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December 20, 2016
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November 19, 2007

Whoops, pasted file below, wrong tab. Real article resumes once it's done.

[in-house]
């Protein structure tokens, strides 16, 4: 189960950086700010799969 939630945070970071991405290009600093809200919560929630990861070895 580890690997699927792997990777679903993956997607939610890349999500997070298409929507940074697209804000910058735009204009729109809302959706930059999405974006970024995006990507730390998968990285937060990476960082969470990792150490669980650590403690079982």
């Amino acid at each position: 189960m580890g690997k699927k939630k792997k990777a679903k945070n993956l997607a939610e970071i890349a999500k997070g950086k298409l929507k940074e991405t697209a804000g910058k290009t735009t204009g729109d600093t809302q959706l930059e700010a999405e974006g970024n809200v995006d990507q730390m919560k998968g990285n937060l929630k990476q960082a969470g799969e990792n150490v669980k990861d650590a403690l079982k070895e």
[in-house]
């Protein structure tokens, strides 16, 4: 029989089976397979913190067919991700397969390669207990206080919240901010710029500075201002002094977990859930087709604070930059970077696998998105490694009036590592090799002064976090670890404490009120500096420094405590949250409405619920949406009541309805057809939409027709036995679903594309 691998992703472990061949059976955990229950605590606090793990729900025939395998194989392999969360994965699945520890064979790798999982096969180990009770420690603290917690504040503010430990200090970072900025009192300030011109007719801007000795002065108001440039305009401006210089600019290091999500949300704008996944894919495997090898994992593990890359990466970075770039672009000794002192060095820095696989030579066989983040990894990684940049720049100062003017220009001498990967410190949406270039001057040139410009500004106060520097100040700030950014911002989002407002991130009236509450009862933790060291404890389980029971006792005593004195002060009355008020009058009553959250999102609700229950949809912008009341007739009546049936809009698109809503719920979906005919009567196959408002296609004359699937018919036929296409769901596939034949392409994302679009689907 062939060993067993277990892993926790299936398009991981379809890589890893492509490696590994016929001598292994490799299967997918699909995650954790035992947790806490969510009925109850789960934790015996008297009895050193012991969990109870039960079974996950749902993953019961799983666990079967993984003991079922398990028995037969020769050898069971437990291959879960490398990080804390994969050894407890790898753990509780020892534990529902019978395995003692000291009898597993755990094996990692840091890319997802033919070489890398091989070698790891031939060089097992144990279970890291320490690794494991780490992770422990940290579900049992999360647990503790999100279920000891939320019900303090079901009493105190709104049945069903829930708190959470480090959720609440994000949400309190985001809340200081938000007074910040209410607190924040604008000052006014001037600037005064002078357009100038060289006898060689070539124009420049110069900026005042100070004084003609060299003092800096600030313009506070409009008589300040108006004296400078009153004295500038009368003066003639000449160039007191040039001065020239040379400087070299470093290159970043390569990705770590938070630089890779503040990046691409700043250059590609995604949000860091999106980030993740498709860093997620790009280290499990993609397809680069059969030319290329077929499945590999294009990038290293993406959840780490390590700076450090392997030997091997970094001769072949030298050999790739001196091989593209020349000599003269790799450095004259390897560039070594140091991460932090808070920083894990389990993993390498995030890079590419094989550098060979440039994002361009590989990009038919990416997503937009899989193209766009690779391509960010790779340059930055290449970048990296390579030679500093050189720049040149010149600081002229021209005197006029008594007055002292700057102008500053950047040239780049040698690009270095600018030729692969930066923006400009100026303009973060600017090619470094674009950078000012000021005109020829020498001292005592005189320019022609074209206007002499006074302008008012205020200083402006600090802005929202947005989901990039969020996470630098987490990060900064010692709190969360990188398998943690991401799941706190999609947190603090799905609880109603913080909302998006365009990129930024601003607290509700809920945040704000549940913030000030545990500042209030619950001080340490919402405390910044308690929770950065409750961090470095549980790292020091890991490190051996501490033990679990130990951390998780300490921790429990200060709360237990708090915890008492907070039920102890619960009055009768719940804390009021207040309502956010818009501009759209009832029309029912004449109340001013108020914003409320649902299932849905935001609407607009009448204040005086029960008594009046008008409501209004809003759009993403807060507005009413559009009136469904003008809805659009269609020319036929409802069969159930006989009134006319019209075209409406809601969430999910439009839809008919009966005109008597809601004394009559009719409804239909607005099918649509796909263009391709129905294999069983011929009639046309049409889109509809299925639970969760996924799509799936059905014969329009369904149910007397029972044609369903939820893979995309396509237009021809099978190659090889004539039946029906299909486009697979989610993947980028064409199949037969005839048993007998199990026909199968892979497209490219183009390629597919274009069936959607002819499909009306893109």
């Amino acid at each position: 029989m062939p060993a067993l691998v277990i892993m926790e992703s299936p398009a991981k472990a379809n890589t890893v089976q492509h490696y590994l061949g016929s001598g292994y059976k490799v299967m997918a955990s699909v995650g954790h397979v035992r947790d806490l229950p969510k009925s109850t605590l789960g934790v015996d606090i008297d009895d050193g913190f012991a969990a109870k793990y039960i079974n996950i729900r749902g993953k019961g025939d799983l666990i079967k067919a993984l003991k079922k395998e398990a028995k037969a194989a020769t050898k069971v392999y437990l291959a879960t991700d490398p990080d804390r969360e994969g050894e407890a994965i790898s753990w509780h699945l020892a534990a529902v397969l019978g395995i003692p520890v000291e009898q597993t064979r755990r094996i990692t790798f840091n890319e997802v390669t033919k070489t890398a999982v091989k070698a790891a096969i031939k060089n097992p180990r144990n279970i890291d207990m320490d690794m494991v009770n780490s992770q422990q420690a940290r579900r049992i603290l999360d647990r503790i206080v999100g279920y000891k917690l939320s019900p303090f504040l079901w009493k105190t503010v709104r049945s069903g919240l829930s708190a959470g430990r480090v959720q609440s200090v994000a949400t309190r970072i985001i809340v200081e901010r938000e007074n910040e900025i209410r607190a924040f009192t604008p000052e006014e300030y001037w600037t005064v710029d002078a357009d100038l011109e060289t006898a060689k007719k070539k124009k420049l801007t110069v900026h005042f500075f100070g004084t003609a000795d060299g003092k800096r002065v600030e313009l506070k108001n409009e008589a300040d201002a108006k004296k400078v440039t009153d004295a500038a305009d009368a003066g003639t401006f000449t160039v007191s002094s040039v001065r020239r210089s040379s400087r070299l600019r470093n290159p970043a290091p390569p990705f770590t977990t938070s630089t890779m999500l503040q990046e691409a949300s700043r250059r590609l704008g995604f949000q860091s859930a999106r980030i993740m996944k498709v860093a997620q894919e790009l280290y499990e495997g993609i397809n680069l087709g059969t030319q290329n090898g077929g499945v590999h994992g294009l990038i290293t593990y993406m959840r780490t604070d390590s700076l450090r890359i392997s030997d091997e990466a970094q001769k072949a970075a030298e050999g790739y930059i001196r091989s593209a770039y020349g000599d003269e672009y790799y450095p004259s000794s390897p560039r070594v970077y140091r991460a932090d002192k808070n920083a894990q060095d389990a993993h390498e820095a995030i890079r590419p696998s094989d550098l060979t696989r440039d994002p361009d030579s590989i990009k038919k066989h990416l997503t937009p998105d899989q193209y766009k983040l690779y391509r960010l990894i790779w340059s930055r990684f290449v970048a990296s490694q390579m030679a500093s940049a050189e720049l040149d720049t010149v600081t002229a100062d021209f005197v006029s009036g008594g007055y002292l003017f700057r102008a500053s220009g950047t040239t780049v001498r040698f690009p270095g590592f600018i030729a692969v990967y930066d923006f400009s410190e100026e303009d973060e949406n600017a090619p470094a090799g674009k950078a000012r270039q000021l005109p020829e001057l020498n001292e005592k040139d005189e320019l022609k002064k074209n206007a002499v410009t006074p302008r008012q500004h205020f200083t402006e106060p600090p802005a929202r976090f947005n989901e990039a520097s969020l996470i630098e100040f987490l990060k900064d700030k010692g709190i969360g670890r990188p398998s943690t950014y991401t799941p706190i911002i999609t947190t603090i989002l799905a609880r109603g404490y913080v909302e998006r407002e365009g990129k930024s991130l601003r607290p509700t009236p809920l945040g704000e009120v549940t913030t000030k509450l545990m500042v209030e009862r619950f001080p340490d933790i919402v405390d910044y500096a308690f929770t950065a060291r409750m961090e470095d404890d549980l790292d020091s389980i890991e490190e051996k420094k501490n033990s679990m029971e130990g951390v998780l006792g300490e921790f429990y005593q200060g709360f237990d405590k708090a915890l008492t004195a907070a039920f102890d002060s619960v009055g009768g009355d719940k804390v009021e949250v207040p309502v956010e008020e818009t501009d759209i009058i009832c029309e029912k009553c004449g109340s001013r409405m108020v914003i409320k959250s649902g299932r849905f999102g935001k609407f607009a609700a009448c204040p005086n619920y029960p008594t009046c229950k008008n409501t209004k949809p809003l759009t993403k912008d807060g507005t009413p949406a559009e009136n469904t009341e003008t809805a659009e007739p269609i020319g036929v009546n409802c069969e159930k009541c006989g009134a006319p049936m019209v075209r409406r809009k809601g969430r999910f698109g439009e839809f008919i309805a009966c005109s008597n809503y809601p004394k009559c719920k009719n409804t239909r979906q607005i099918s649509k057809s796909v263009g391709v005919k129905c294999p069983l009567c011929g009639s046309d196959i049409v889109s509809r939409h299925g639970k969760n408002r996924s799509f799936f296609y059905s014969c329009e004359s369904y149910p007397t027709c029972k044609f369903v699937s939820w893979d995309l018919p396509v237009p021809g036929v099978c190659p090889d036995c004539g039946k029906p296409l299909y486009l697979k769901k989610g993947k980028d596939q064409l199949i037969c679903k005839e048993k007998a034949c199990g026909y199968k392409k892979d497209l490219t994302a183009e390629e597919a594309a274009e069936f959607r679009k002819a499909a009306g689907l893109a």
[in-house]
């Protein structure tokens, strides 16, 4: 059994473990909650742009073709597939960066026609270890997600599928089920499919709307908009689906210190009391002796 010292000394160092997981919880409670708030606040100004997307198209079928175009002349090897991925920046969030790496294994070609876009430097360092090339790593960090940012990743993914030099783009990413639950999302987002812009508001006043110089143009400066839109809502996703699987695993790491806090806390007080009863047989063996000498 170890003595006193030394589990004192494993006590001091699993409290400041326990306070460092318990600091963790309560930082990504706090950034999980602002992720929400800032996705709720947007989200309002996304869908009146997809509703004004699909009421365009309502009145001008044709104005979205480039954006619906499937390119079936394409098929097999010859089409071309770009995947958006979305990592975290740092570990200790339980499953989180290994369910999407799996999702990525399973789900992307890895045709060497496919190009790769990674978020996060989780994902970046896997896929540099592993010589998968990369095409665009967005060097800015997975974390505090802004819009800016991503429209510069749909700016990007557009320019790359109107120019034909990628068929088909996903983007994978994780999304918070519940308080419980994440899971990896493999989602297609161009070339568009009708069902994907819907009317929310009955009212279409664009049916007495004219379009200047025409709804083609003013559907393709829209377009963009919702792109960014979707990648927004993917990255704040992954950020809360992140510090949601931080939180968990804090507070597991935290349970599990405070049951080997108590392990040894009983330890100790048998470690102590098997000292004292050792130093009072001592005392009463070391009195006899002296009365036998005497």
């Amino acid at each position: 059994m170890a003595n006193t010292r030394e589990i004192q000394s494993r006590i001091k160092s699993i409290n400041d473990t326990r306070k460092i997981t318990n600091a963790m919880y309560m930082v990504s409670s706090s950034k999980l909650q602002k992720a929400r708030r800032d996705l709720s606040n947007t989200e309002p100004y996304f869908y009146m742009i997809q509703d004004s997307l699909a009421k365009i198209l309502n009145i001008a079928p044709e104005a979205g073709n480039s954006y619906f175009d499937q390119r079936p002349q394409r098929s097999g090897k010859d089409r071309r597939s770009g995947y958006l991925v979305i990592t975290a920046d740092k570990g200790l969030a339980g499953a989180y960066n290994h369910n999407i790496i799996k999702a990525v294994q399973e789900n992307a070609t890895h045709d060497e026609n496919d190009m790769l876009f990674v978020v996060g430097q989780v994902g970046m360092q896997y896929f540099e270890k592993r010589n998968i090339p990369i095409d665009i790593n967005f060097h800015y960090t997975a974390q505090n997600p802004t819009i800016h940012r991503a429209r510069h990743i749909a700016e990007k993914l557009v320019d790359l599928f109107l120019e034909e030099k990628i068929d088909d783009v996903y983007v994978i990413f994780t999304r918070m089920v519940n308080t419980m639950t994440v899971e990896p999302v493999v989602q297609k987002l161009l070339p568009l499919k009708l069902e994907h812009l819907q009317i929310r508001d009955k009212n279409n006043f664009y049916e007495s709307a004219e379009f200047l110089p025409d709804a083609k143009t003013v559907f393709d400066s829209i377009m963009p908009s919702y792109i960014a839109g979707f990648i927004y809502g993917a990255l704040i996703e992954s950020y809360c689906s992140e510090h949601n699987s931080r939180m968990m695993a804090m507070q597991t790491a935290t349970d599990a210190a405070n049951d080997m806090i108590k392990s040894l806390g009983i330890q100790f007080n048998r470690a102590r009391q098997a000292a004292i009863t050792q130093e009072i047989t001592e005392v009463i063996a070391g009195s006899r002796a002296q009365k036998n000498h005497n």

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I Approved For Release 2007/11/19: CIA-RDP83M00914R001200030012-7 j $7 I The Under Secretary for internationai Trade Washington, D.C. 20230 MEMORANDUM FOR: Working Group on High Technology Industries FROM: Lionel O.lmer, Chairman - SUBJECT: Status Report on CCCT Study on High Technology Industries 1. In order to prepare the report quickly, the CCCT Study was divided into four parts. Each part was assigned to a member of a working group of experts for preparation of draft chapters. The four components are: (i) overview of U.S. high technology trade competitiveness, (ii) examination of specific industrieso(for example, software, robotics, etc.) (iii) examination of economic, national security implications, (iv) relevant factors affecting competitiveness - financial - human resources - industrial polices - industrial organization Work on all but the first section and part of the second, has progressed to the stage of a preliminary draft. Compilation of the separately drafted component parts into a preliminary draft is underway. A first draft should be completed by April 2. The study is being coordinated by Dr. William Finan, whose background is in international economics, who recently joined my staff. 2. In addition to the preparation of materials by the working group of experts, the following activities have been conducted to broaden the information base used to prepare the study: (a) Consultation with relevant Industry Sector Advisory Committees, (b) Informal contact with individuals at the following agencies: Labor; Defense; USTR; ITC; and State, (c) Informal contact with the following Congressional Groups: Office of Technology Assessment; Congressional Budget Office; the Joint Economic Committee; and the Ways and Means Committee, -..- Approved For Release 2007/11/19: CIA-RDP83M00914R001200030012-7 Approved For Release 2007/11/19: CIA-RDP83M00914R001200030012-7 (d) Meetings with an ad hoc panel of executives of U.S. high technology companies, (e) Contact with groups also currently conducting research on issues related to high technology industries, such as the National Academy of Science, (f) Request to The Bureau of Industrial Economics to provide assistance in industry sector analyses. 3. High technology industries are difficult to identify with precision. But, regardless of the alternative definition used, the basic conclusions regarding U.S. competitiveness remain unaffected. For the purposes of the CCCT Study, high technology industries are those broadly defined as resgarch intensive. The industries identified as high technology are components of the following sectors: - aerospace - chemicals - machinery (electrical and non-electrical) scientific equipment Research and development effort relative to sales for these industries is markedly greater than for all other manufacturing sectors. Some service activities such as software development or Qomputer aid design are integrally related to high technology manufacturing sectors such as computer equipment or semiconductor production. This blurs the clean distinction often made in international negotiations between services and goods. While we discuss the linkages between these sectors, service activities are not directly identified as high technology, Regardless of the way high technology industries are identified, measures of competitiveness, such as share of world exports, show a consistent decline. 4. There are several policy initiatives relating to issues of high technology trade, either already underway or likely to begin in the near future. For example: - U$TR is pressing to have high technology discussed in the GATT Ministerical and a working group formed afterwards, - the Secretary General of the OECD has identified high technology issues as potentially needing attention, Approved For Release 2007/11/19: CIA-RDP83M00914R001200030012-7 Approved For Release 2007/11/19: CIA-RDP83M00914R001200030012-7 the Japanese have suggested that a bilateral "forum" be established to discuss high technology industry issues. The CCCT study will form the backdrop for possible USG initiatives on high technology issues in these forums. Despite difficulties in precisely defining the term "high technology" industry and the fact that industries covered by the definition represent a wide variety of industrial activities, there seem be compelling reasons for the USG to seek to have certain issues addressed under the high technology label. The following preliminary observations illustrate why we have a greater stake than our major trading partners in addressing issues related to high technology industries. - U.S. exports are more heavily tilted towards high technology goods than those of- any ether country, U.S. high technology goods have lost competitiveness in world markets; this is especially evident in third world countries; - the maturation of world economies, especially those of Japan, France, and Germany, has eroded the relative advantage the U.S. used to enjoy in research; the industrial infra-structures-of these countries are approaching the U.S. in sophistication; for example, while the U.S. maintains an absolute lead in the number`s of scientific and technical personnel, the relative advantage has declined,. other governments are actively channeling resources into high technology sectors -- these activities may intensify the process of general erosion of U.S. technical lead, Japan has closed rapidly on the U.S. lead in a number of high technology sectors; the likely result is that in the future both countries will be specializing in exporting similar products; this underscores the need to gain access to the Japanese markets for U.S. high technology products. Approved For Release 2007/11/19: CIA-RDP83M00914R001200030012-7